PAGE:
Finance Minister Bill English cancelled an overseas trip and Prime Minister John Key last night refused to rule out an injection of taxpayer funds as the Government grappled with the fate of Allan Hubbard's South Canterbury Finance.

Chief executive Sandy Maier said the way forward for the $2 billion Timaru-based finance company would be revealed this morning, as Mr Key refused to rule out an injection of taxpayer funds.

The company has until the end of today to come up with a plan to secure enough cash to ensure its survival or it faces receivership.

That would trigger a $1.55 billion call on the Government's retail deposit guarantee scheme to repay about 20,000 investors, with eventual losses once the company's assets were realised likely to be around $600 million, Mr Key said yesterday.

Last night Mr Maier, an experienced corporate troubleshooter, said he was 100 per cent sure he would make an announcement this morning.

Mr Maier has been working on proposals from three potential new investors. Yet another extension of the breathing room granted by the company's trustee was "not on my agenda", he said.

Mr English has cancelled a trip to Southeast Asia to be on hand to deal with any potential complications.

Mr Maier yesterday dismissed speculation of a potential bailout of the company involving private sector investors working with the Government as "crazy schemes", but Mr Key would not rule out a plan involving a contribution from the Government.

"I can't and won't do that because it's not useful for me to speculate. What I can say is we've thought very carefully through our actions, we're very deliberate in what we are proposing we may or may not do if required."

Speculation has centred on the possibility the Government may purchase South Canterbury's "bad bank" - a grouping of its poorer-performing assets and loans estimated to have a face value of about $600 million.

Mr Key indicated the retail deposit scheme was sufficiently flexible that it could be used to do just that.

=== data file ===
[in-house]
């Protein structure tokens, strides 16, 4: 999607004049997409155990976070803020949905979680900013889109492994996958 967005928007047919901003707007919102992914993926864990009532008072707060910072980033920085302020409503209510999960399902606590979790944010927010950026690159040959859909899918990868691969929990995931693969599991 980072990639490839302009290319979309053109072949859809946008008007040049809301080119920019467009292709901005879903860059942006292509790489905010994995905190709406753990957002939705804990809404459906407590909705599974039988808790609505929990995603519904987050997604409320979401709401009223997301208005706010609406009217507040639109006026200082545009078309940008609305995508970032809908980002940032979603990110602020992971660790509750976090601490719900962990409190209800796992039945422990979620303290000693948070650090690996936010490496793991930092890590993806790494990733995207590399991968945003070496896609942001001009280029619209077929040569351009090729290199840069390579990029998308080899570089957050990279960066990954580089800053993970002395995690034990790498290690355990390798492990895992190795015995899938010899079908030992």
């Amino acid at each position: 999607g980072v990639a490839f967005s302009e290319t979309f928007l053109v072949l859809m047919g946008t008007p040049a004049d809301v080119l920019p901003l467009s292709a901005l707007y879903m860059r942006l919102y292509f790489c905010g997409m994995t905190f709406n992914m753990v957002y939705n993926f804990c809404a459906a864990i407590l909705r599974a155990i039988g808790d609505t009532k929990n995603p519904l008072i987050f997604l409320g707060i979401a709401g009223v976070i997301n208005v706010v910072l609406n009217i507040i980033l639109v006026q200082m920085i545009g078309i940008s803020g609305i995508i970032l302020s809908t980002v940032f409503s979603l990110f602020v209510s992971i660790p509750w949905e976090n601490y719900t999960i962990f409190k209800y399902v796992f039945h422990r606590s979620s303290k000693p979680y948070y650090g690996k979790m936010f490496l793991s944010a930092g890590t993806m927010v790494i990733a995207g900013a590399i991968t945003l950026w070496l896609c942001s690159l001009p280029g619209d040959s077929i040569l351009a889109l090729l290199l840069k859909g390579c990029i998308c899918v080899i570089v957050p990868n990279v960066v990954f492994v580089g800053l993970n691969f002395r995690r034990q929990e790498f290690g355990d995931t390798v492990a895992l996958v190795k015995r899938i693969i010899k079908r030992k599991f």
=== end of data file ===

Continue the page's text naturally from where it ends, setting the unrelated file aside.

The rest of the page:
Mr Maier confirmed the scheme was not limited to simply paying out investors following receivership.

One of South Canterbury's key challenges was a large amount of investor funds due for repayment before the end of October when the original guarantee expires, he said.

The implications of that and how to address it would be part of the structure of any deal involving new investors, the chief executive said.

Mr Maier has so far refused to identify the potential investors but it has been suggested they include Sydney-based Duncan Saville, a major shareholder in New Zealand's Infratil, as well as Australian credit fund Sheerwater and South Island businessman George Kerr, who has already invested in South Canterbury.

Meanwhile, support for Mr Hubbard, 82, remains strong in Timaru despite questions over the way he ran his businesses and many in the town are highly critical of the authorities who are investigating his affairs.

Farmer Brian Beattie, 75, has a "good sum" tied up in South Canterbury Finance, but was more concerned with how Mr Hubbard is bearing up.

"I feel for him and his wife. At their age, they don't need all this.

"[Mr Hubbard] is a real gentleman. He's probably too kind. But he's been very good for South Canterbury."

Mr Beattie said Mr Hubbard was among the first to donate money for a museum he was building and "put us on track".

"On that basis, I don't care if I get my money back. It's just the way he did it. It meant a lot to me."

Federated Farmers South Canterbury, which represents a sector heavily involved with Mr Hubbard's companies, sees him quite differently from the head of other troubled financial institutions.

President William Rolleston said: "[Mr Hubbard] has made a commitment, and is following up that commitment, to do everything in his power to make sure people won't be let down."